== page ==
Bob Dorough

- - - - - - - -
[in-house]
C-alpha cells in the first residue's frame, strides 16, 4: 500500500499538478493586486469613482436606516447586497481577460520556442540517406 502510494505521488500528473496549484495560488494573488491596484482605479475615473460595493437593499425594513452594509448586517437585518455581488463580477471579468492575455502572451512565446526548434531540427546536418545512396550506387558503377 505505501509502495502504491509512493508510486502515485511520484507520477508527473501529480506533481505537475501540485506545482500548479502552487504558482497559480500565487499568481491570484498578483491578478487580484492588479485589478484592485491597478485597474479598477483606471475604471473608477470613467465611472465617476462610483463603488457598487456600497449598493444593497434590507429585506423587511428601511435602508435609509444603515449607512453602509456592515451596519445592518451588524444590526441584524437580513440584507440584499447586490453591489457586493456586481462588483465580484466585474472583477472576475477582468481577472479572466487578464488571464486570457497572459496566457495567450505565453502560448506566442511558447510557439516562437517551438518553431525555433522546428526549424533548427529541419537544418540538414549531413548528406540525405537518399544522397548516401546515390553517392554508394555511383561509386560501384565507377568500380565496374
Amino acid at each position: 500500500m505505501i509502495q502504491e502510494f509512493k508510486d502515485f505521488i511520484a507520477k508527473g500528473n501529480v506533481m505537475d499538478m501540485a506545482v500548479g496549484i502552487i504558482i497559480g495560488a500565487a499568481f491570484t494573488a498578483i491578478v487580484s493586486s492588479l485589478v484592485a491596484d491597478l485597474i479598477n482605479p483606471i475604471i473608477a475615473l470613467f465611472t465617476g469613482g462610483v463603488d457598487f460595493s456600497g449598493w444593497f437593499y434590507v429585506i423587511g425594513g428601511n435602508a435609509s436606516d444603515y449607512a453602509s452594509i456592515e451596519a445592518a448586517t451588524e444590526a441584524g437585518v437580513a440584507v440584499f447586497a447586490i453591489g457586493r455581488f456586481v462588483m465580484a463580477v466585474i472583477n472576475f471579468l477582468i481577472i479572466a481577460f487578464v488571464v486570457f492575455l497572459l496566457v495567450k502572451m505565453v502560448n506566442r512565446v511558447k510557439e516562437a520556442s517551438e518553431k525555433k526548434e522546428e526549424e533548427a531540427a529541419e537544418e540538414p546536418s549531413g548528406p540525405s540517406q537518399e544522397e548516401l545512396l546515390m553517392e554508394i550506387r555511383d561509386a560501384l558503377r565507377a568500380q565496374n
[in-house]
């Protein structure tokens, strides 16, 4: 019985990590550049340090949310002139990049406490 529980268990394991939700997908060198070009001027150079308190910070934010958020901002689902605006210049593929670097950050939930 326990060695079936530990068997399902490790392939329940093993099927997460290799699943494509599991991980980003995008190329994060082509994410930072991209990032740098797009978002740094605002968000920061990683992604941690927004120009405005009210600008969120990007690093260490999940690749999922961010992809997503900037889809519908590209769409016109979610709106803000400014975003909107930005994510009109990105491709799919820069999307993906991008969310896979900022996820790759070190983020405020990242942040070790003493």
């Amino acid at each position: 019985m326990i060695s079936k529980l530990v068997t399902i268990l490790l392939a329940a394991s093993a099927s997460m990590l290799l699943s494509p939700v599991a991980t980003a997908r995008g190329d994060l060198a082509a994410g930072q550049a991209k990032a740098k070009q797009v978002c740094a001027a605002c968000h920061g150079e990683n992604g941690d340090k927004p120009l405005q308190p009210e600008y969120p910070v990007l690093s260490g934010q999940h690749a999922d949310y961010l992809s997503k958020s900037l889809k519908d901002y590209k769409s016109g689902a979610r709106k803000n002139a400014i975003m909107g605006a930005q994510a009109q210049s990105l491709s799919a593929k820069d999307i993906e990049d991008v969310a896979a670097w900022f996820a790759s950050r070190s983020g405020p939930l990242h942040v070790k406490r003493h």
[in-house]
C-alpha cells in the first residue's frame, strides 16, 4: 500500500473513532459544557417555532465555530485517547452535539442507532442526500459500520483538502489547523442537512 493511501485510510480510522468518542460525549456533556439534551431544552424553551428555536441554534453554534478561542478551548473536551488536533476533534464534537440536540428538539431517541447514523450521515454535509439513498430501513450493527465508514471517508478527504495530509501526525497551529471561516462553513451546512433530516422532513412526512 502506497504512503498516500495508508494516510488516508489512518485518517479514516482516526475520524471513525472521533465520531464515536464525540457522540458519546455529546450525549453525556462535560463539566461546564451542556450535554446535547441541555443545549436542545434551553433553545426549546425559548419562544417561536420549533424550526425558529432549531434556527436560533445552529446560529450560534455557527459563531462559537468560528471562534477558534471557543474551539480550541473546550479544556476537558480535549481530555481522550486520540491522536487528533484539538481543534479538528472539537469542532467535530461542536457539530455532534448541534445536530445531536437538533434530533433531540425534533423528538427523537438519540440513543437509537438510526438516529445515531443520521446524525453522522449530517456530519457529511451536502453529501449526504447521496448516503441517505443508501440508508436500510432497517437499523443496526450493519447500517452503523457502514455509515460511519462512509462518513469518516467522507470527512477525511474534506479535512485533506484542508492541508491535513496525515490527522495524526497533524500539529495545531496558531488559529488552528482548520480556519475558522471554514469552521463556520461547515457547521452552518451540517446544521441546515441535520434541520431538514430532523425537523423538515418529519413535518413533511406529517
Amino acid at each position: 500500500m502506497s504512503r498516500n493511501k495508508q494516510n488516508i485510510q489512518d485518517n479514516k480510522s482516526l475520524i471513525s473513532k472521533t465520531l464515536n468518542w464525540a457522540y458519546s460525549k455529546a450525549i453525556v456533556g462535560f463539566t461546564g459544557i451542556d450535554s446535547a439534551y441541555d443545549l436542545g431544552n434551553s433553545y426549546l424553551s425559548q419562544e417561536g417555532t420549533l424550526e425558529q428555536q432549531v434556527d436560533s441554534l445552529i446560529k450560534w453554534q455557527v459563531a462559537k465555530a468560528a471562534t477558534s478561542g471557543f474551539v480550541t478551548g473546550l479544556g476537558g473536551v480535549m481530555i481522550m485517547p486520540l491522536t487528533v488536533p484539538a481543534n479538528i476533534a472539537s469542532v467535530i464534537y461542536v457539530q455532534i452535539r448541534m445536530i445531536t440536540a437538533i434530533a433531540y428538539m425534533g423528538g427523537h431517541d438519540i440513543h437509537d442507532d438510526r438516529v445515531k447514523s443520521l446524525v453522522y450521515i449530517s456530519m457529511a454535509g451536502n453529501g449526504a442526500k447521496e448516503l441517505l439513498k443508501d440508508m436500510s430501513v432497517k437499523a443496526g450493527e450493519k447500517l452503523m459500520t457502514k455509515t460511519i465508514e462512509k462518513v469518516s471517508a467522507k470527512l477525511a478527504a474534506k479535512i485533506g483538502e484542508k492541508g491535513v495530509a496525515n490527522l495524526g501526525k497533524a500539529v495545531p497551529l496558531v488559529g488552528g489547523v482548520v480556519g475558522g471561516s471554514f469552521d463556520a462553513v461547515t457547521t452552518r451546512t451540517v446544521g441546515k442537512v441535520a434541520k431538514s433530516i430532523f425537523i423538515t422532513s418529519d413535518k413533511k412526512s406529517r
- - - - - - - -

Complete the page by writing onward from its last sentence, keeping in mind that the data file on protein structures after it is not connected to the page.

Bob Dorough was born in Cherry Hill, Arkansas and grew up in Texas. He played clarinet in high school bands and received a Bachelor of Arts in Music degree from North Texas University. Three years in the Special Services Army Band gave him a lot of experience both in playing and arranging. Bob moved to New York in 1949. He enrolled at Columbia University and immersed himself into the rapidly changing jazz scene. He toured for two years with Sugar Ray Robinson, the ex-boxer’s music director, and shared stages with famouss such as Armstrong, Hines, and Basie. In Paris, Bob spent five months singing at the Mars Club. This was where he began what would be a long and fruitful musical relationship with Blossom. His debut album, Devil May Care (released on Bethlehem in 1956) was a huge success. Over the next five decades, the buzz has continued with Dorough recordings on many labels. Bob was the first and last halfway decent singer to appear in a Miles Davis album. Fran Landesman and Dave Frishberg have been Bob’s most notable songwriting collaborators over time. Many of his songs have been recorded by other vocalists and some have also found an audience as instrumentals. Gen-Xers are familiar with his voice, if not his name. They love the “Schoolhouse Rock”, videos that were broadcast on ABC-TV in the 70s, 80s, and 90s. Bob was responsible for the music for approximately fifty of these timeless classics. Bob led his current trio on a State Department sponsored tour of Latin America in 2002, the same year Pennsylvania’s governor named him the state’s Artist-of-the Year. It included over twenty concerts and workshops across seven countries. Our man managed to find time to teach in East Stroudsburg University’s music department. Bob, a proud Arkansas Jazz Hall of Fame inductee, now does some organic gardening at his Keystone State farmette. He still writes great songs. He continues to entertain audiences at clubs and concert halls across the globe. Bob Dorough is just now at his peak, as a multitude of admirers around the world can confirm. ~ User-contributed text is available under the Creative Commons By-SA License and may also be available under the GNU FDL.

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